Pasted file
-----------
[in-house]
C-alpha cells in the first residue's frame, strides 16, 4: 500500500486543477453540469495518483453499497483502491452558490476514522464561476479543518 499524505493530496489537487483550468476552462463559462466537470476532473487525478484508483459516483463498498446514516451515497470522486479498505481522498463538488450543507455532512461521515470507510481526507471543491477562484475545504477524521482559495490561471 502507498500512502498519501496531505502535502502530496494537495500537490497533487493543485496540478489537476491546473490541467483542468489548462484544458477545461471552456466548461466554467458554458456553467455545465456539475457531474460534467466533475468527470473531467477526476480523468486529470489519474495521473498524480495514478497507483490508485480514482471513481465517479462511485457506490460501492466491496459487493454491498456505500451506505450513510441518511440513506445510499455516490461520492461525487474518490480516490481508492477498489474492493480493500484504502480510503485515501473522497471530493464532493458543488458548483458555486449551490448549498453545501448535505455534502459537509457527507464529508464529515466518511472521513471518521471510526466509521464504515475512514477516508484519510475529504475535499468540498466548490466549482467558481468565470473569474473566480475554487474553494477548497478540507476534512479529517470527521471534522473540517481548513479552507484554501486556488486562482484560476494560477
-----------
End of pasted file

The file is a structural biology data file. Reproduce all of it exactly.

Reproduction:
[in-house]
C-alpha cells in the first residue's frame, strides 16, 4: 500500500486543477453540469495518483453499497483502491452558490476514522464561476479543518 499524505493530496489537487483550468476552462463559462466537470476532473487525478484508483459516483463498498446514516451515497470522486479498505481522498463538488450543507455532512461521515470507510481526507471543491477562484475545504477524521482559495490561471 502507498500512502498519501496531505502535502502530496494537495500537490497533487493543485496540478489537476491546473490541467483542468489548462484544458477545461471552456466548461466554467458554458456553467455545465456539475457531474460534467466533475468527470473531467477526476480523468486529470489519474495521473498524480495514478497507483490508485480514482471513481465517479462511485457506490460501492466491496459487493454491498456505500451506505450513510441518511440513506445510499455516490461520492461525487474518490480516490481508492477498489474492493480493500484504502480510503485515501473522497471530493464532493458543488458548483458555486449551490448549498453545501448535505455534502459537509457527507464529508464529515466518511472521513471518521471510526466509521464504515475512514477516508484519510475529504475535499468540498466548490466549482467558481468565470473569474473566480475554487474553494477548497478540507476534512479529517470527521471534522473540517481548513479552507484554501486556488486562482484560476494560477